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NFL Draft 2018: Indianapolis Colts GM Chris Ballard - Quenton Nelson “Is Everything We Want to Stand For As a Team”

Ballard: “I’m watching him work out, I was like, ‘Wow, man. This guy would be a great Colt.’”

USC v Notre Dame Photo by Joe Robbins/Getty Images

Chris Ballard was the only NFL general manager to attend Notre Dame’s Pro Day in late March. It turns out he was there to scout his eventual draft pick, Irish offensive guard Quenton Nelson.

Ballard and head coach Frank Reich met the media after the Colts made their first pick — sixth overall — to take the Holmdel, N.J. product:

Ballard’s opening statement:

“So excited about Quenton Nelson. Frank and I have talked a long time about fixing – you win games up front. I mentioned that last week to you all and Quenton Nelson we thought was the best offensive lineman in the draft. He’s got everything we want in terms of character, work ethic, toughness, passion for the game and he is going to be great for this team and great for the city of Indianapolis. So we’re extremely excited to get him. Time’s yours.”

What was it about him that you saw on film that you thought he would be a good fit here in Indy?

“I saw him a year ago, actually. I’m close friends with Harry Hiestand, the o-line coach who is now in Chicago. We were together at one point in time in Chicago and he spoke glowingly about him even a year ago. He thought this kid had real pro potential. He’s good both as a run blocker and pass-pro. He’s nasty. He’s tough. He’s everything we want to stand for as a team. His football character is off the charts, and that’s something that we want to keep adding. He is demanding. He’ll be demanding of his teammates to perform, and he’ll be demanding on himself to perform. He will come in and earn it like every rookie has to, but he’s a unique guy. Got unique size, bend, strength, power – everything you look for in an interior lineman.”

Did you go to a lot of workouts, pro days and stuff? I know you went to Nelson’s. Did you go to a lot of them?

“I went to one. I went to Nelson’s.”

Can you explain your reasoning why?

“Because it was an easy drive (laughs). We had so much going on and had so much tape to continue to grind on, so it was an easy trip for me to get up to Notre Dame. Look, usually I would get out to more. This was just an unusual year with a new staff, a new head coach, us getting to know each other. That kept me in house, and look, I get every workout on tape. I mean, the dub center, the NFL and the college video crews do an unbelievable job. So, as soon as they work out, within the next two days we have it on tape. Sometimes there is just something about seeing a guy live though that you just – and I got a chance to see Quenton live, watch him play and also watch him work out. He’s a guy you can feel. You can feel him.”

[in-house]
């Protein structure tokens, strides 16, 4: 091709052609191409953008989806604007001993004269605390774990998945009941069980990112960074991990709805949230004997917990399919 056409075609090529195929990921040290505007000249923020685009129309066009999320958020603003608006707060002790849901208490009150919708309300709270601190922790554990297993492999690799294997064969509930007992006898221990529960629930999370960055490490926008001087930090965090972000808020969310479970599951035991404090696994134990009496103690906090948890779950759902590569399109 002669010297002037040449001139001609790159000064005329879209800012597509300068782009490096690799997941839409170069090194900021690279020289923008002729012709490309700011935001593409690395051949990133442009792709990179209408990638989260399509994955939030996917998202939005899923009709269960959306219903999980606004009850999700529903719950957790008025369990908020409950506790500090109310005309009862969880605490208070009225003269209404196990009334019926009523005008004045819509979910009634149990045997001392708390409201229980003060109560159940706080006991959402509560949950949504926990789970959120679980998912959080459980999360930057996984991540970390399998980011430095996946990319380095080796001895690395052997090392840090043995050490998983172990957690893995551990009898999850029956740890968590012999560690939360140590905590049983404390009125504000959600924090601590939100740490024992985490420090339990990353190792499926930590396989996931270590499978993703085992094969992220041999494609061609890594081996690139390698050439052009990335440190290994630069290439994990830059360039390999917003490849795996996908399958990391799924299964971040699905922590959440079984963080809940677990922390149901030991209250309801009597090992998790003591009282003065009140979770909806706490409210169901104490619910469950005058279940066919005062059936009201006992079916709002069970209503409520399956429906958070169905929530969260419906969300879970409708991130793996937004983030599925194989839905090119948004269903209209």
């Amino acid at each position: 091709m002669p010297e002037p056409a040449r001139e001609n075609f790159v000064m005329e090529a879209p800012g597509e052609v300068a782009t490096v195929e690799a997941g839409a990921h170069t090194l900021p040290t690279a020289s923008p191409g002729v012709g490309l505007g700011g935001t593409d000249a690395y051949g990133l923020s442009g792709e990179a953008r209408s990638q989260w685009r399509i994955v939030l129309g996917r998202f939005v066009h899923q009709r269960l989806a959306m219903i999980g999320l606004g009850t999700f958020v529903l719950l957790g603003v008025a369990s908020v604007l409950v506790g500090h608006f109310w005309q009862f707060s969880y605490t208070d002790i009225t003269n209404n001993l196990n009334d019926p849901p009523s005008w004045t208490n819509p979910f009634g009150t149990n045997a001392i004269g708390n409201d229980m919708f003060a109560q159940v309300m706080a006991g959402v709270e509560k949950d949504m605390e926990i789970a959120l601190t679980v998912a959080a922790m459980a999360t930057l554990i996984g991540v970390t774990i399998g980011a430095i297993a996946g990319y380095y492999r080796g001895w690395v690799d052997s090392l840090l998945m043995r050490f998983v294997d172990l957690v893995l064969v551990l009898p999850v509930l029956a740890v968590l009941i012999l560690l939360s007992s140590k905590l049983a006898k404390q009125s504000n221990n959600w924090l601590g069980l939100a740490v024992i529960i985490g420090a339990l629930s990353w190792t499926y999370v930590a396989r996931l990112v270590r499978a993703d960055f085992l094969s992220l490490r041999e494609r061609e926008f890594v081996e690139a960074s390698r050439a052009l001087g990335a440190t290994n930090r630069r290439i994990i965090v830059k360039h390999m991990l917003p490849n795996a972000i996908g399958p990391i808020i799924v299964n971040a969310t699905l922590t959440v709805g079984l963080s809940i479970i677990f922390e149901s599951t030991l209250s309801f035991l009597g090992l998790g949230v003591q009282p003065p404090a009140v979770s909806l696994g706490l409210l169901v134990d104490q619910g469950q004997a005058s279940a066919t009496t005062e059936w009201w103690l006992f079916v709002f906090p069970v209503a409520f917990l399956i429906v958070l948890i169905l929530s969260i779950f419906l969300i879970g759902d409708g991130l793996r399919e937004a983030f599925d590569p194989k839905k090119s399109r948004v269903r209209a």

Did you consider moving back or did you have any calls?

“We had a call. Yeah, we had a call. I just didn’t feel like where we had to go – I talked about premium players and Quenton was in that group. I thought where we had to go that we were going to lose what I consider a premium player and look, we still have more picks. It would’ve been nice to pick up more picks, but the drop off was too much for us at that point.”

Coach, how excited are you to get this kid?

Reich: “Right from the very start when Chris (Ballard) and I started talking about how this team was going to take shape and form – like you said – it was up front on both sides of the ball and this was the premier player in the draft that was an easy consensus in this building for all the qualities that Chris already mentioned. It gives you the kind of foundation – when you’re good up front both offensively and defensively it creates a dynamic. It creates an attitude that I think carries through the whole team, confidence to know that you can win up front.”

Chris, were you worried he would be there at six?

“There was a little concern, but I felt good last night when I starting hearing all of the quarterbacks that were going to come off the board. Then the Denzel Ward pick, I had been getting some feedback that there was a chance that Denzel Ward was going to go. So I had a feeling that one of the three – (Saquon) Barkley, (Bradley) Chubb, or Nelson – would be there at six.”

Historically interior offensive linemen don’t usually go this high. Why did you decide this guy was worth the investment?